CBC is reporting that four of Ottawa’s unions — CUPE 503, CUPE 5550, ATU 279 and ATU 1760 — are grieving the city’s no jab, no job policy. And it is here that I part company with my siblings.
These are (among others) bus drivers, child care workers, public health employees, nurses and paramedics. And their unions are saying “Whatever kind of excuse you have for endangering the lives of your co-workers, clients and the public is fine with us. We’ll grieve your right to cause havoc.”
The one representative who had the nerve to be quoted — ATU 279 (bus drivers) president Clint Crabtree — said “I have members for various reasons that don’t want to receive this vaccination. And that’s what this union is doing … protecting the rights of all members.”
Unions do not protect all their members’ rights all the time. I’m sure Bro. Crabtree knows this because he goes to the joint health and safety committee and grievance committee meetings (or at least reads the reports) where union and management sit down and decide what rules are set to keep employees safe.
No being racist, no sexually harassing your co-workers, wear protective clothing and equipment, take the training, no coming to work stoned, drunk or high, keep your fingers away from the slicey-thing. The list goes on.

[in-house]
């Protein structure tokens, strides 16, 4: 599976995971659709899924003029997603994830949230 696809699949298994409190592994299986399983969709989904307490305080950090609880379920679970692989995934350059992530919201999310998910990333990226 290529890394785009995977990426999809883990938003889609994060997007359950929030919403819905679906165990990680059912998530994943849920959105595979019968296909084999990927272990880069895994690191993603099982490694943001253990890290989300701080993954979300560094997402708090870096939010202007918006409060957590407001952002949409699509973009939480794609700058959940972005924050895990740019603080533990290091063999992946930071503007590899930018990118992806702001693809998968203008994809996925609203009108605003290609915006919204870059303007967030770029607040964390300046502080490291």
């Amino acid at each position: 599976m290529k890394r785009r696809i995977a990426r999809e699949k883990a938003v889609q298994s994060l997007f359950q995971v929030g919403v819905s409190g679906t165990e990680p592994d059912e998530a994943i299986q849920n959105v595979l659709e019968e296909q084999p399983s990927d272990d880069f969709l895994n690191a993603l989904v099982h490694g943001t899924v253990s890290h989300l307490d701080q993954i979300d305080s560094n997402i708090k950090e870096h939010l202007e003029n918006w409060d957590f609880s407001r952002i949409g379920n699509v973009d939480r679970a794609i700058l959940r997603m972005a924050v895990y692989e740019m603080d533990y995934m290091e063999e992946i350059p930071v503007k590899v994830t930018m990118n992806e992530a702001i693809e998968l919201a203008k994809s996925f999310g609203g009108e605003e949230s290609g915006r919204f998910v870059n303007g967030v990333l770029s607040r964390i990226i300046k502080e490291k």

He also knows his members have bona fide occupational requirements. Driver’s licenses, dress codes, certifications etc etc.
And if workers don’t follow those rules, they’re disciplined. Fired, even. And the union shrugs and says “well, brother/sister, it’s for your own good.”
I worked for unions for 24 years. I get that they defend people who may have done bad things on the premise that “innocent until proven guilty” applies to a workplace too. But that’s not what’s going on here. This is the union taking preemptive action to fight for individuals’ right to harm themselves and others.
I would think workplace drug testing would be an analogous situation. I expect Crabtree would agree that it would be bad for someone to be driving the number 86 drunk. His union does. Same for a CUPE 503 paramedic driving an ambulance. And they would — as CUPE has — come up with a framework for permitting the employer to ensure its employees are following this rule. A framework that includes drug testing.
And yet they are treating vaccination like a no-harm, no-foul civil rights issue, like wearing buttons in the workplace, or cultural adaptations to uniforms, or workplace bulletin boards when it is not. COVID-19 is now the plague of the unvaccinated. If the unions fight this, their members will get sick. Some will die and some will endure long term health problems. And they may take others with them.
At a minimum the city’s unions should put these grievances on the “much much later” pile (hold them in abeyance is the legal term) — in case Jim Watson’s regime engages in some actual genuine abuse — and publicly, without reservation urge their members to get vaccinated.
It would be better if they withdrew them altogether to send a message to the anti-vaxxers in their ranks that the union believes in community and in solidarity for the betterment and protection of all.